Circular walk from Beddgelert

Circular walk from Beddgelert

This is a beautiful, enjoyable and not too strenious (well moderate) circular walk from Beddgelert. The walk goes along the exciting Pass of Aberglaslyn, then up the hill overlooking Beddgelert, before droping down sharply to the lake Llyn Dinas, and finally making it’s way back to Beddgelert, via the Sygun Copper Mine.

This walk gives an excellent taster to Snowdonia – part scenic gorge walk, part upland boggy moorland with glimpses of Wales’ mining heritage and with beautiful views across the valley to the mountains around Beddgelert. It is perfect to escape from the tourist trap of Beddgelert, or if you want to avoid the higher mountainous areas (due to weather or fatique!)
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Bodmin Moor – King Arthur’s Hall, Brown Willy & Rough Tor from Churchtown

Rough Tor, Bodmin MoorAfter our first Jamaica Inn themed walk on Bodmin Moor, it was time to take on Brown Willy – the highest point in Cornwall, and visit Rough Tor, where the dramatic ending of the book takes place.

The walk starts and ends in Churchtown near St Breward – Churchtown meaning, unsurprisingly “that settlement in a parish where the church stands” (what did I expect?).
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Bodmin Moor – Minions, Stowe’s Hill (& the Cheesewring) and Kilmar Tor

The description of Bodmin Moor with its granite skies, howling winds and stark isolation are an appropriate background for a story that includes drunkenness, theft, smuggling, wrecking, murder and madness.
From a review of Jamaica Inn

Kilmar Tor - Bodmin Moor

Jamaica Inn is a Gothic horror adventure written by Daphne Du Maurier in 1935, based around Jamaica Inn, a famous base for smugglers, situated in the middle of Bodmin Moor between Bodmin and Launceston.

On a recent Offa’s Dyke 4 MS training weekend, and after quite a lengthy planning process, we did two Jamaica Inn themed walks across the moor.

This post covers the first walk – from the former mining village of Minions, up Stowe’s Hill (and the Cheesewring) before dropping down into a more desolote part of the moor and a climb to the summit of Kilmar Tor, which towers over Tewortha, home to Jem Merlin, the brother of the landlord of Jamaica Inn.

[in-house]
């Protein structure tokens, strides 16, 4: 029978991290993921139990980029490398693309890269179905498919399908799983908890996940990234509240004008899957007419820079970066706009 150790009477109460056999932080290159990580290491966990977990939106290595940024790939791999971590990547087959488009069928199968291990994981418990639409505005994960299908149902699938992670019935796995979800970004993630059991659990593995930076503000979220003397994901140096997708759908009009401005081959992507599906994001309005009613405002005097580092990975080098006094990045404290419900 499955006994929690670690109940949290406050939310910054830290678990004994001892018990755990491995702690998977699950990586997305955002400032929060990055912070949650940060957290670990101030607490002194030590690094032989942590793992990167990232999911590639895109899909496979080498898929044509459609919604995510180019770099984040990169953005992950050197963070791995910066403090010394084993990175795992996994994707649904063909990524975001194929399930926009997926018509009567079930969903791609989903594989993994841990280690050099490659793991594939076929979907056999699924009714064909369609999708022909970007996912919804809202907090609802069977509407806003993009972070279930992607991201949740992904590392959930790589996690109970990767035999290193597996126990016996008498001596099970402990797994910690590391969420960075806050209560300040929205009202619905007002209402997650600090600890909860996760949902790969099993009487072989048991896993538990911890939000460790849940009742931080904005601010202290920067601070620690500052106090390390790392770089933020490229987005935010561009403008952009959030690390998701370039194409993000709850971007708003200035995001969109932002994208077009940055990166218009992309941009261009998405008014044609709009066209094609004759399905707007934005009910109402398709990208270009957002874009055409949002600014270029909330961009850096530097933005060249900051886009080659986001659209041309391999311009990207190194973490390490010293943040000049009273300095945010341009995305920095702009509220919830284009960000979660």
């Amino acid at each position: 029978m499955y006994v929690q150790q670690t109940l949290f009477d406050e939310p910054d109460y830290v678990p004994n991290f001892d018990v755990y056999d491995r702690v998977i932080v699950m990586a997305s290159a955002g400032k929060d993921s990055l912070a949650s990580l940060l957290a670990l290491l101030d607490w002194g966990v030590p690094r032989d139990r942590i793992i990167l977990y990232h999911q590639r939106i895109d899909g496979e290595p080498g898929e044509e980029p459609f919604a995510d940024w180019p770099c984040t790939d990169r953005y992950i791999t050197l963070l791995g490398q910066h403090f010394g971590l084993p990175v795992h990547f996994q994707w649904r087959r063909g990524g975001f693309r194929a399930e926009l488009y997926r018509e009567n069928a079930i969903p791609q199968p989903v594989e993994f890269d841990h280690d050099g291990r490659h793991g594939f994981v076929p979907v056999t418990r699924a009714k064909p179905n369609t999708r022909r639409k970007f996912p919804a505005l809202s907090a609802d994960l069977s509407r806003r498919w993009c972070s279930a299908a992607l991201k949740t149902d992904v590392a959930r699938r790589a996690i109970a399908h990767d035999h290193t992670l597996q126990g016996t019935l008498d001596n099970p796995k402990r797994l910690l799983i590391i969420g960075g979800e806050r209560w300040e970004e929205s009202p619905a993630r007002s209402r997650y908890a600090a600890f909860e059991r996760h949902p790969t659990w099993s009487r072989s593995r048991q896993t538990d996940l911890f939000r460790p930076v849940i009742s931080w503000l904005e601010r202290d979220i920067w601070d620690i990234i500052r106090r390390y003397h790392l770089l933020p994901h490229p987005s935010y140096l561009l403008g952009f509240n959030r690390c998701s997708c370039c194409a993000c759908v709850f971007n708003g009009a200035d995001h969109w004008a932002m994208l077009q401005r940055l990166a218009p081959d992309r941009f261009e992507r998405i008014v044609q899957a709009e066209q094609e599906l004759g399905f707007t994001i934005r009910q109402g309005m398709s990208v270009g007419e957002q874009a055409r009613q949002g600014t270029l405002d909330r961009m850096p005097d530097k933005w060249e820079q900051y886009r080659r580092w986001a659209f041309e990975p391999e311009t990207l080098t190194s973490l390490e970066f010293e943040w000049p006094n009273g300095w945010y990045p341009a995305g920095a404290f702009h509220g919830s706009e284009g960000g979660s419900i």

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Planning where to walk (the Bodmin Moor example)

You can never have enough maps!

After an enjoyable weekend of walking on Bodmin Moor, I thought now would be a good time to share how I go about planning where to walk. You see, when I am off walking (or is it hiking?) in a new place, I have a bit of planning regime. It is a bit sad, but please indulged me.

[This was orginally going to be about the walks themselves, but I got a little distracted – I promised to blog about them tomorrow!]

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Snowdonia (part 2) – The Cnicht

The distinctive shape from the south-west has earned The Cnitcht the deserved title of ‘The Welsh Matterhorn’

It’s distinctive shape from the south-west has earned The Cnicht the title of ‘The Welsh Matterhorn’.

It is an interesting steep ascent, with some scrambling at the end, followed by a gentle walk along the more wilder ridge beyond to the disused Rhosydd and Croesor slate quarries before descending back into Croesor.

It was a beautiful sunny day, the day after climing the Nantlle Ridge, that a group of friends and I arrived in Croesor, ready to climb The Cnicht. Continue reading “Snowdonia (part 2) – The Cnicht”

Snowdonia (part 1): The Nantlle Ridge

View from Rhyd-Ddu upto Y Garn (right peak) and Drws-y-Coed (left peak) - looks easy?